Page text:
Will we be Fishless?: VI

How Fish are Exposed to Pesticides

Fish and aquatic animals are exposed to pesticides in three primary ways (1) dermally, direct absorption through the skin by swimming in pesticide-contaminated waters, (2) breathing, by direct uptake of pesticides through the gills during respiration, and (3) orally, by drinking pesticide-contaminated water or feeding on pesticide-contaminated prey. Poisoning by consuming another animal that has been poisoned by a pesticide is termed “secondary poisoning.” For example, fish feeding on dying insects poisoned by insecticides may themselves be killed if the insects they consume contain large quantities of pesticides or their toxic byproducts.

The above is taken from a useful document.

Farming practices are controlled in some countries and less regulated in others. Sales of pesticides are worldwide. Responsible use requires education and understanding of environmental consequences. Some governments lack concerns, economic prosperity is linked to turning a blind eye to often devastating consequences for wildlife and soil health.

.……..any additional phosphorus applied to the land will run off into waterways, where it is a known cause of harmful algal blooms and deoxygenation leading to fish death.

……..as the use of glyphosate increases — the past two decades alone have seen global use increase 15-fold — the herbicide’s relatively small phosphorus content starts to add up, reaching levels comparable to other sources, like detergents, that have attracted regulators’ attention in the past.

This new study argues that the recent and rapid rise in glyphosate use has magnified its relative importance as a source of anthropogenic phosphorus, especially in areas of intensive corn, soybean and cotton cultivation

And from a 2014 article, an awareness of the tiny creatures we are not all aware of that fill the living underwater environment:

Little “Bugs” Can Spread Big Pollution Through Contaminated Rivers

APRIL 10, 2014 —

When we think of natural resources harmed by pesticides, toxic chemicals, and oil spills, most of us probably envision soaring birds or adorable river otters. Some of us may consider creatures below the water’s surface, like the salmon and other fish that the more charismatic animals eat, and that we like to eat ourselves. But it’s rare that we spend much time imagining what contamination means for the smaller organisms that we don’t see, or can’t see without a microscope. The tiny creatures that live in the “benthos”—the mud, sand, and stones at the bottoms of rivers—are called benthic macroinvertebrates. Sometimes mistakenly called “bugs,” the benthic macroinvertebrate community actually includes a variety of animals like snails, clams, and worms, in addition to insects like mayflies, caddisflies, and midges. They play several important roles in an ecosystem. They help cycle and filter nutrients and they are a major food source for fish and other animals. Though we don’t see them often, benthic macroinvertebrates play an extremely important role in river ecosystems. In polluted rivers, such as the lower 10 miles of the Willamette River in Portland, Oregon, these creatures serve as food web pathways for legacy contaminants like PCBs and DDT. Because benthic macroinvertebrates live and feed in close contact with contaminated muck, they are prone to accumulation of contaminants in their bodies. They are, in turn, eaten by predators and it is in this way that contaminants move “up” through the food web to larger, more easily recognizable animals such as sturgeon, mink, and bald eagles. The image below depicts some of the pathways that contaminants follow as they move up through the food web in Oregon’s Portland Harbor. Benthic macroinvertebrates are at the bottom of the food web. They are eaten by larger animals, like salmon, sturgeon, and bass. Those fish are then eaten by birds (like osprey and eagle), mammals (like mink), and people.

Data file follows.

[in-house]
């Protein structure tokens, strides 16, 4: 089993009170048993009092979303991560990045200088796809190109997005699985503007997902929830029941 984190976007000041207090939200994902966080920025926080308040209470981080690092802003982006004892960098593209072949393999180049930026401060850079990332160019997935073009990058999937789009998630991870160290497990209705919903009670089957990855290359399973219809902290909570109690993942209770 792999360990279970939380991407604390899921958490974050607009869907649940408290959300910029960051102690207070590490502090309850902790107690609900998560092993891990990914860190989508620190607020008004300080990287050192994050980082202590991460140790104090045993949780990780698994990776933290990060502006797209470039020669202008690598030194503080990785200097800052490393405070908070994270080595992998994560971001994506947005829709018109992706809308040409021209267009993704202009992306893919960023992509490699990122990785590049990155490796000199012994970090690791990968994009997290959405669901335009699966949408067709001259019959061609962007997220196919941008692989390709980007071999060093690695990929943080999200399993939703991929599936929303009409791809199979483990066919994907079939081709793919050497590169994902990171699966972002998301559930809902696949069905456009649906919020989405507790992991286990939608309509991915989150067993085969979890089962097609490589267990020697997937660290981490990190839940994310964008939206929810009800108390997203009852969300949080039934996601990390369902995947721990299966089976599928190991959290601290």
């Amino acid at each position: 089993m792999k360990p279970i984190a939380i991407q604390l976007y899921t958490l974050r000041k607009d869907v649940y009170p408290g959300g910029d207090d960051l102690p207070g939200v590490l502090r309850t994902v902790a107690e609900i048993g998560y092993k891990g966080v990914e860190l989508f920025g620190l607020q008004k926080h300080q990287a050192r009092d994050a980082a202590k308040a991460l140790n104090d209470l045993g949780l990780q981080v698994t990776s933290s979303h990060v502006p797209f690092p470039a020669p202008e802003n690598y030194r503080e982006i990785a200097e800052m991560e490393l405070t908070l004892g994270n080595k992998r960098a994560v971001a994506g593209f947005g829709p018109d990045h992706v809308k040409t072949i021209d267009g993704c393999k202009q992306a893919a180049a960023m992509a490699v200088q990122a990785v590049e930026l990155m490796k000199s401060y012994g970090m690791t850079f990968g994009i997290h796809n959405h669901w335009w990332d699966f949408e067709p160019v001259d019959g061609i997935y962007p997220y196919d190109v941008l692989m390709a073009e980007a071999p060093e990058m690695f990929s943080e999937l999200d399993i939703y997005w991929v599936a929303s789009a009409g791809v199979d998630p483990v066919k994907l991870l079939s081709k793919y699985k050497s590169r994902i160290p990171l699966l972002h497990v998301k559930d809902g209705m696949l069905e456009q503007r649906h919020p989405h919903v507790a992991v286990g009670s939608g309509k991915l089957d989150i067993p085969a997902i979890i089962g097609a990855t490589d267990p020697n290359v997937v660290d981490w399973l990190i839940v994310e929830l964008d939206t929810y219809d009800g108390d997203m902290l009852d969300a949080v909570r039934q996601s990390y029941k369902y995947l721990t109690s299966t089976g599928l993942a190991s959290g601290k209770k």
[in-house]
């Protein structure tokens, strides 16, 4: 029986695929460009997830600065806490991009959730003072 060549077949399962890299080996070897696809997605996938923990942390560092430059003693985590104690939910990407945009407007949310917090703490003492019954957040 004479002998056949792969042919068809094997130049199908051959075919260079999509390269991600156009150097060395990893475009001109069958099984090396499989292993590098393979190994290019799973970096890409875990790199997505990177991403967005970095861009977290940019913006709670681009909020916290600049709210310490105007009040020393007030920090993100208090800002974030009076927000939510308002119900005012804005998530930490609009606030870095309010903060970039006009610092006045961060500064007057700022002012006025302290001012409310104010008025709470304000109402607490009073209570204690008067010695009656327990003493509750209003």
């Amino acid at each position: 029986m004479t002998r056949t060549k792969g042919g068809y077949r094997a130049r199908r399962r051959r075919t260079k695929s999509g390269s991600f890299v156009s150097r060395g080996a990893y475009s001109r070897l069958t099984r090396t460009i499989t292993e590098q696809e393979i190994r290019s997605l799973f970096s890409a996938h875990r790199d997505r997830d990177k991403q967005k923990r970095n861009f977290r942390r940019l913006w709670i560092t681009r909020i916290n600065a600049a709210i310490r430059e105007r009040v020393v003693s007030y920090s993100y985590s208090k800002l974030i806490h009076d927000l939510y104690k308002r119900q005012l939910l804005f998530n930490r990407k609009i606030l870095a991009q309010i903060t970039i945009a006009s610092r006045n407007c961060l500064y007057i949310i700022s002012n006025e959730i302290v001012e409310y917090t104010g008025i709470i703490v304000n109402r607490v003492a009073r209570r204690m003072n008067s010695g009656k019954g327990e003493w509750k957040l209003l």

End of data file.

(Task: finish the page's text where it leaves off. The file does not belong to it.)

Some of the macroinvertebrates which live in the Benthos

An excellent presentation of river wildlife is here. The above illustration is from the pages.

We can all play our part in working toward ensuring our rivers are cherished and all the life that lives within is healthy and untainted.

About borderslynn

Retired, living in the Scottish Borders after living most of my life in cities in England. I can now indulge my interest in all aspects of living close to nature in a wild landscape. I live on what was once the Iapetus Ocean which took millions of years to travel from the Southern Hemisphere to here in the Northern Hemisphere. That set me thinking and questioning and seeking answers. In 1998 I co-wrote Millennium Countdown (US)/ A Business Guide to the Year 2000 (UK) see https://www.abebooks.co.uk/products/isbn/9780749427917
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